‘This Could Really Be Art for All’: Why Daniel Birnbaum Is Leaving His Job as a Museum Director for a Career in VR
Daniel Birnbaum, one of the world’s most prominent curators, is leaving his plum position as the director of the Moderna Museet in Stockholm to take on an unlikely new role at a virtual and augmented reality art production company. The move is a powerful indication of just how seriously the art market, artists, and curators alike are beginning to take the burgeoning field of immersive digital technology.
The acclaimed Swedish curator, who has been leading the Moderna Museet in Stockholm for the past eight years, will relocate to London to assume the newly created role of artistic director of Acute Art on January 1. “Maybe it’s a surprising move,” Birnbaum tells artnet News from his home in Stockholm. “I may [have been] expected to stay here or move on to another museum.”
The new gig certainly represents a change of course for the philosopher and art critic, who has spent much of his career associated with elite, well-established art institutions. He headed the prestigious German art academy Städelschule and its sister exhibition venue, Portikus, for several years before heading to the Moderna Museet. He also curated the Venice Biennale in 2009, served on the jury for the Turner Prize, and works as a contributing editor to Artforum magazine.
Acute Art, by contrast, is both a new and relatively untested gallery model for producing and selling digitally immersive artworks. The company was established in 2017 by the Swedish art collector Gerard De Geer and his son Jacob De Geer. “It’s really stepping into a future that we don’t know so much about,” Birnbaum says. Indeed, at the recent New York Times Art Leaders conference in Berlin, Olafur Eliasson pointed out that virtual reality as a whole is still in its “Stone Age” period.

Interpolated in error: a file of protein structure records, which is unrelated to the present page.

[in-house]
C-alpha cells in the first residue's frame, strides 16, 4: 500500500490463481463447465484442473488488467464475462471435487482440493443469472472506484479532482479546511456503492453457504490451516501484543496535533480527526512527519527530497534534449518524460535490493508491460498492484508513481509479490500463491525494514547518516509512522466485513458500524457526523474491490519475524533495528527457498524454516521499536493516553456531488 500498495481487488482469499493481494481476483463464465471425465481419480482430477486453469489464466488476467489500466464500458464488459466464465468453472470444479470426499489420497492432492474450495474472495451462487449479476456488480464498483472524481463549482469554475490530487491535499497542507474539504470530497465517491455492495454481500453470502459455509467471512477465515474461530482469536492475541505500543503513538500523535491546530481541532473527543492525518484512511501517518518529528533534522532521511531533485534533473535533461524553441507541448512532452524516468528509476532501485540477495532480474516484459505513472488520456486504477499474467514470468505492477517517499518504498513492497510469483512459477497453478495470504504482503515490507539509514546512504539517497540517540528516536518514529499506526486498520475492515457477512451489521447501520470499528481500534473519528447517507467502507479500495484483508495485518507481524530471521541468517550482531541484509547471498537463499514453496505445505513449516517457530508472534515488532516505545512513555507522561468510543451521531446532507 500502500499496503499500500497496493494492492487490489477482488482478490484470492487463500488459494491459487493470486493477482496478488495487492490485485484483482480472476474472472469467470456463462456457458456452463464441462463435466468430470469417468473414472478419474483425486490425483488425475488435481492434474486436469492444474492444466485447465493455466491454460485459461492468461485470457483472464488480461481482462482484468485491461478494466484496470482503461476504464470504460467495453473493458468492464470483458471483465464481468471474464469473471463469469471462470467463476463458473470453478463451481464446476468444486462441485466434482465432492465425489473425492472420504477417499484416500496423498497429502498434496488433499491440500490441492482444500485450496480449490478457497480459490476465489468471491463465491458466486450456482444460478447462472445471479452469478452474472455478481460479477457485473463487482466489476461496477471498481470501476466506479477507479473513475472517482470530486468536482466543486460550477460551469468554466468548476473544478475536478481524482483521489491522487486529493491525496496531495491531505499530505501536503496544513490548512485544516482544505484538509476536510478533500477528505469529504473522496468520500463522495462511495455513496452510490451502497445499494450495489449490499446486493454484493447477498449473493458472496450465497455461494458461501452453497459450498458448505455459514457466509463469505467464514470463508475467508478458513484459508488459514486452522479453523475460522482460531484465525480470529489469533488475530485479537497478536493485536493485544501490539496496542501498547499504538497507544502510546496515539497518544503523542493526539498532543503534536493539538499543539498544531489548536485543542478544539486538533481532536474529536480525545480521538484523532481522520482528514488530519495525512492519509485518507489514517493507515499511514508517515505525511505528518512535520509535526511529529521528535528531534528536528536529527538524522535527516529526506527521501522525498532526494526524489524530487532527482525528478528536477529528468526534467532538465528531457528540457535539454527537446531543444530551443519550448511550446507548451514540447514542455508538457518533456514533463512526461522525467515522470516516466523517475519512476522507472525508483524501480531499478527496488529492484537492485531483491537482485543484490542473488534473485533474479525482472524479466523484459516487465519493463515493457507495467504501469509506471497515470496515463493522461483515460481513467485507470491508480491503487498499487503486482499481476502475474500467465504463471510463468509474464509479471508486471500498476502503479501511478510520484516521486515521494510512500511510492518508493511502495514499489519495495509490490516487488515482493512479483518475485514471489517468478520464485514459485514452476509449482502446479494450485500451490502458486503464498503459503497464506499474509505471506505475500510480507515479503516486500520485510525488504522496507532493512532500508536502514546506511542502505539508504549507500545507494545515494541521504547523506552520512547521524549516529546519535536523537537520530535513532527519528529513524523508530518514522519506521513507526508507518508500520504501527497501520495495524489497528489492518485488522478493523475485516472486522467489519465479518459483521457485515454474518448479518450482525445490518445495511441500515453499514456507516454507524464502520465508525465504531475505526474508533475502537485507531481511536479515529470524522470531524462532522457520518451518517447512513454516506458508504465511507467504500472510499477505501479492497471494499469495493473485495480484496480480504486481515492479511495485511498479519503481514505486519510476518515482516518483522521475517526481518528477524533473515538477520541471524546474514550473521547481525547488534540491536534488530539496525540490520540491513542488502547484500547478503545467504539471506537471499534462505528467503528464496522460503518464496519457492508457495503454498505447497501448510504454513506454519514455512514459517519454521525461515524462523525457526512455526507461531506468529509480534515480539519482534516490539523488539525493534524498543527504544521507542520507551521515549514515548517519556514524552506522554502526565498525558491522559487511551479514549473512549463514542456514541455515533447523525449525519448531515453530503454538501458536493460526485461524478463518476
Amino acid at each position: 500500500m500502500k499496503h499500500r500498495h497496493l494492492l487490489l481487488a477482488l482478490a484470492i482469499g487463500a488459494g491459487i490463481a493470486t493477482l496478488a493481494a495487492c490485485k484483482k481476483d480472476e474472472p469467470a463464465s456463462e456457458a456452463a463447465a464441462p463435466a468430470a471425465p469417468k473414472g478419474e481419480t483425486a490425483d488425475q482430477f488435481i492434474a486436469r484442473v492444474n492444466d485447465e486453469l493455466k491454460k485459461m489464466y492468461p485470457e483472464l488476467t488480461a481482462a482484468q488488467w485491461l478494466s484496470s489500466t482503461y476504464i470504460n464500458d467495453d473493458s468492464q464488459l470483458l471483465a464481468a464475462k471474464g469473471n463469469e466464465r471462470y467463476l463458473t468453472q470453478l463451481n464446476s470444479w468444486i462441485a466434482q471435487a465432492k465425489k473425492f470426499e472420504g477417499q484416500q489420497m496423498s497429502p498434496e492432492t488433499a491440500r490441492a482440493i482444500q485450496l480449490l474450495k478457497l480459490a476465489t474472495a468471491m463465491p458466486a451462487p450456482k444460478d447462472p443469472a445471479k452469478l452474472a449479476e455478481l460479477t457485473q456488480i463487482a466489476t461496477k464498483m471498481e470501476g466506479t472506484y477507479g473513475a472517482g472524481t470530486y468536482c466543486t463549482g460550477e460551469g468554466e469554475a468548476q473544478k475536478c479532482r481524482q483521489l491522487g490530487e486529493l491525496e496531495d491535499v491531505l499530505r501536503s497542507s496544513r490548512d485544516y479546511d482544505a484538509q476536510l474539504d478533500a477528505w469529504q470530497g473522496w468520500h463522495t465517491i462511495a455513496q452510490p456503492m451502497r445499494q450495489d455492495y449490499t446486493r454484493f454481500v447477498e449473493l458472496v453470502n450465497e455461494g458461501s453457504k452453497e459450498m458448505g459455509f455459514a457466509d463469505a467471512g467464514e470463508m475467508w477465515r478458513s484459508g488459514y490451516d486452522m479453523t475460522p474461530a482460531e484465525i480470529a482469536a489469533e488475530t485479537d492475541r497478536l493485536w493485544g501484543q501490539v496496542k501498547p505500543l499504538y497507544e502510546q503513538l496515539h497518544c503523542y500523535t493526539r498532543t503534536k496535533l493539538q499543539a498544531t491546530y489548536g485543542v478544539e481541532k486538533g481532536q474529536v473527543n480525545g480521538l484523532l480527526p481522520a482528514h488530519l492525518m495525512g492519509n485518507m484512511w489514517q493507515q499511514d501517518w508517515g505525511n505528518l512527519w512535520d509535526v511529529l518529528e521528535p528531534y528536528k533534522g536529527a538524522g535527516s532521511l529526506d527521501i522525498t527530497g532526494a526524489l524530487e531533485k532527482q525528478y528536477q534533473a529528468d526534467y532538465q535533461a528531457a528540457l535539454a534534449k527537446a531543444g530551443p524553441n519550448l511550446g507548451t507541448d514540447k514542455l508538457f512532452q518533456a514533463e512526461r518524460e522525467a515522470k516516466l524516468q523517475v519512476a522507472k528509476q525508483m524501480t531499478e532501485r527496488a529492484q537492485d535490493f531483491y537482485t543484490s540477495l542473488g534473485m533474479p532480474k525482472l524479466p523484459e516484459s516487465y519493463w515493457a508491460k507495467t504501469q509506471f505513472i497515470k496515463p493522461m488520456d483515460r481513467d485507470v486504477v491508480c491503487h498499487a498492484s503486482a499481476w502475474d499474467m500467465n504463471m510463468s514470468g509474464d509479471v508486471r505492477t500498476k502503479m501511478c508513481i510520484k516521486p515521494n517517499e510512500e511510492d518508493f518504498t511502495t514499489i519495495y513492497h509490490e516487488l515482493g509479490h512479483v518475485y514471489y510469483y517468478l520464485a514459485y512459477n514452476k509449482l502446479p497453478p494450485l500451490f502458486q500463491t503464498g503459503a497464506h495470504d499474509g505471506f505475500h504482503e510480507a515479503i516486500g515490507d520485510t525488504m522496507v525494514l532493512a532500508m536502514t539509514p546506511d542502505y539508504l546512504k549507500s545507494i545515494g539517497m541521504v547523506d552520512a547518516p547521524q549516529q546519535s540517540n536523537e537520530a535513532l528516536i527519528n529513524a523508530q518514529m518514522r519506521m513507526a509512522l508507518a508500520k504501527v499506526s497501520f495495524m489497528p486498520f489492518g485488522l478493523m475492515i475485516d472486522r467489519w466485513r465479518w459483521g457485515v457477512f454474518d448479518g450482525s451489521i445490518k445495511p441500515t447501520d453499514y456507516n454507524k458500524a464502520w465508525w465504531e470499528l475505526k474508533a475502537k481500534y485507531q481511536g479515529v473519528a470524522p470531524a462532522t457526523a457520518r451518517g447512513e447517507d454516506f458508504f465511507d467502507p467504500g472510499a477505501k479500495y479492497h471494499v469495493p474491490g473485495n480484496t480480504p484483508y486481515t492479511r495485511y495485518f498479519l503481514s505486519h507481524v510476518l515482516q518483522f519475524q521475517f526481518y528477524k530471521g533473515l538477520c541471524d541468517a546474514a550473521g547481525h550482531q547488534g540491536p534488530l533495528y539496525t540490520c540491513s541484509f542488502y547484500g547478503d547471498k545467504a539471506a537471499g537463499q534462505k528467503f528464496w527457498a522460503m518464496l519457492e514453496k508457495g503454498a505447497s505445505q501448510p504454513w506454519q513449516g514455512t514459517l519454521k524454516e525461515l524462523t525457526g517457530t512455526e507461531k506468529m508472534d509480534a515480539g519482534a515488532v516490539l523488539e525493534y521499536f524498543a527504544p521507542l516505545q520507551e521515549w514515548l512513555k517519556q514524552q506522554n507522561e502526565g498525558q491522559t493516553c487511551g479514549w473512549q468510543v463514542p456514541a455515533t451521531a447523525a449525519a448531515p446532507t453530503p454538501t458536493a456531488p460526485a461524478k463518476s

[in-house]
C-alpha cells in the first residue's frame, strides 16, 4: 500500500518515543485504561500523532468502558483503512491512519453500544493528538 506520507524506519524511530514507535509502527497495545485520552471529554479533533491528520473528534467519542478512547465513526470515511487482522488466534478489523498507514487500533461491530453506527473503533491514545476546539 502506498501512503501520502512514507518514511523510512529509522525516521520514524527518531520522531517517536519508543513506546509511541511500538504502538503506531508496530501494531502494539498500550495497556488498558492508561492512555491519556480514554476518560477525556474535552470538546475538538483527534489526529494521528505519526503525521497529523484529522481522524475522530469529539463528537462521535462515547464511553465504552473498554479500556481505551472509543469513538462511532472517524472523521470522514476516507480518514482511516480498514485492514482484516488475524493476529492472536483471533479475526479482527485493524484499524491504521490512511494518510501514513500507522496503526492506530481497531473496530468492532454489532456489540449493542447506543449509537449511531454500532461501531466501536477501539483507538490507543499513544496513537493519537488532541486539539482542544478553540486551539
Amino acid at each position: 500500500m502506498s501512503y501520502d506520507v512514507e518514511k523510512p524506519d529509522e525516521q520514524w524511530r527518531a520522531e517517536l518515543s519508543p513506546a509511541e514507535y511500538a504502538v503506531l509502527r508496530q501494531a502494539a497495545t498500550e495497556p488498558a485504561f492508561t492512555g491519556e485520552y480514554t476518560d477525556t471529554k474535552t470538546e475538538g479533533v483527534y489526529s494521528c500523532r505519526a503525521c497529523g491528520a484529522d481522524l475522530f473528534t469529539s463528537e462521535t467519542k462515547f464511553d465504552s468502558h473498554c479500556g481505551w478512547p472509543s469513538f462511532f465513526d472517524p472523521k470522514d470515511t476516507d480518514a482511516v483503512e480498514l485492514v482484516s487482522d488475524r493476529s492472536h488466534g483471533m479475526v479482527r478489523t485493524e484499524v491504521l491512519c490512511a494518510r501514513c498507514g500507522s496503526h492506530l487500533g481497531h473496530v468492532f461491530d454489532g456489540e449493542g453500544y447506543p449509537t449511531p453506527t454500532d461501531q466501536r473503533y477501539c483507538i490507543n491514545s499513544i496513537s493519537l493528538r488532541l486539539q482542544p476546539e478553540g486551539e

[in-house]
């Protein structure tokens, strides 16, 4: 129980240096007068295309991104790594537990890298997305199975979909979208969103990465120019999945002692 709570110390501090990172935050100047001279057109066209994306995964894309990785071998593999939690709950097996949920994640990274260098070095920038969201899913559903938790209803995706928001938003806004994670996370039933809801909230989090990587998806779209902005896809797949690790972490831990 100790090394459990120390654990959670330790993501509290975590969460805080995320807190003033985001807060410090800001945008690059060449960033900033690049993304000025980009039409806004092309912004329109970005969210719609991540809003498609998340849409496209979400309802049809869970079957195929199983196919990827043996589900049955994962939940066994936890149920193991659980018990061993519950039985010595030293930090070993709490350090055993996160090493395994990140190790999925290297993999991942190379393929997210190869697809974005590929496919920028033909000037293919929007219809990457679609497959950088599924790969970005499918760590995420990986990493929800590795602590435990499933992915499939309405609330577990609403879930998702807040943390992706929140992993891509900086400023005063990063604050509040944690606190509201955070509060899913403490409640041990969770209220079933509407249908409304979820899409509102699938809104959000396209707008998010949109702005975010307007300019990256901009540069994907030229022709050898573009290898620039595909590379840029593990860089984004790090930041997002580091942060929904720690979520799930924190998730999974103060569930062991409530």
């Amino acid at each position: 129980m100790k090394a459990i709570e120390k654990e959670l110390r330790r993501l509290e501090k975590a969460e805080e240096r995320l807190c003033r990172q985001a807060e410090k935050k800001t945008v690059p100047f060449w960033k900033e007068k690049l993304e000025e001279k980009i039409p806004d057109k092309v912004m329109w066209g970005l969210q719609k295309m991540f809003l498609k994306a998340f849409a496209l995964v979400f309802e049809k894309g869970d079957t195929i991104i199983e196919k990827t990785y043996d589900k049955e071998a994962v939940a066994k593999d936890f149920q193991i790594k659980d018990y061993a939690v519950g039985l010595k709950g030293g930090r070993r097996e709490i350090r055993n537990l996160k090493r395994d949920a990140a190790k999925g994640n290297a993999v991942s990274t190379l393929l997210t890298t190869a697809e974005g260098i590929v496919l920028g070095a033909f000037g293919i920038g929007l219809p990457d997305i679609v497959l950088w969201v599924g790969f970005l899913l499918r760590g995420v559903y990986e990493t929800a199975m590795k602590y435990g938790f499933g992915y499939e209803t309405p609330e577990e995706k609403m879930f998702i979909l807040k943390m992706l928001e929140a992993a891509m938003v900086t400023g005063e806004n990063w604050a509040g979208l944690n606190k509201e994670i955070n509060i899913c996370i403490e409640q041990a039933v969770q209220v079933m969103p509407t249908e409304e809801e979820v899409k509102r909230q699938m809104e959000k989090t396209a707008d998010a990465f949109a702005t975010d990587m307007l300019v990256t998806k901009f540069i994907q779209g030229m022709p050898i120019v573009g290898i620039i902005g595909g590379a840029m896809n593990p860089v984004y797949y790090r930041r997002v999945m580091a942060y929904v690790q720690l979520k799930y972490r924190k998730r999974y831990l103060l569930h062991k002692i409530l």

A Whole New World
Although the particulars of its business model remain opaque, Acute Art has already developed a slate of ambitious collaborations with artists during its short lifespan. Most recently, the company created a virtual reality experience to explore Christo and Jean-Claude’s London Mastaba, which debuted IRL last month in Hyde Park.
Other recent projects include Rising by Marina Abramovic, in which viewers aim to stop the sea level from rising, and Jeff Koons‘s Phryne, which offers the chance to interact with the artist’s larger-than-life ballerina.
Birnbaum will be tasked with commissioning new work and overseeing the company’s exhibition program. The resulting projects will appear either at other art institutions or online through the company’s website and app. The presentation of VR at museums remains largely uncharted (and very expensive) territory for all but the most cutting-edge and well-funded institutions.
For his part, Birnbaum is particularly interested in identifying new and emerging artists who may not have a history with new media. The 55-year-old curator has a reputation as a talent scout, having shown many now-major artists, such as Eliasson, early on in their careers.
Looking ahead, he name-checks two former students—Anne Imhof, the winner of the Golden Lion at last year’s Venice Biennale, and critical and market darling Danh Vo—as the “kinds of artists where it would be interesting to see what they would do, if one offers them these tools.”
Birnbaum maintains VR is also a logical next step for artists who are already creating immersive installations, like Philippe Parreno. “I have the feeling that certain artists are already anticipating certain possibilities that they didn’t have yet,” he says.
Back to the Fundamentals
The curator insists his new role is not as a departure so much as a return to his first love: discovering new talent.
“For me, it’s a move back to where I once began, which is being close to artists,” he says, contrasting the creative freedom of his new gig with the inevitable administrative work and fundraising that accompanies high-powered positions at institutions like the Moderna. “What will artists do with these technologies? What can they do? What are their dreams?”
As with any nascent technology, there are more questions than answers. “To be a curator is to select and make visible. No one knows what this will imply with these new mediums,” he says. “Will some of these technologies be widely accessible? And if that’s not the case, how can we make them visible inside classical institutions?”
Although Birnbaum is quick to admit that he was not hired for his technological abilities, he will also consider how both artists and viewers can best experience VR in a museum setting. He often finds VR to be a lonesome experience (though it’s not unlike reading a book, he points out). He wagers that platforms like Acute Art will be able to make it all feel more communal.
“Ideally, digital works will be accessible in the suburbs of Lagos or outside of Zagreb. You won’t have to go to Paris to see them. It’s not about mass distribution, it’s about omnipresence,” says Birnbaum. “This could really be art for all.”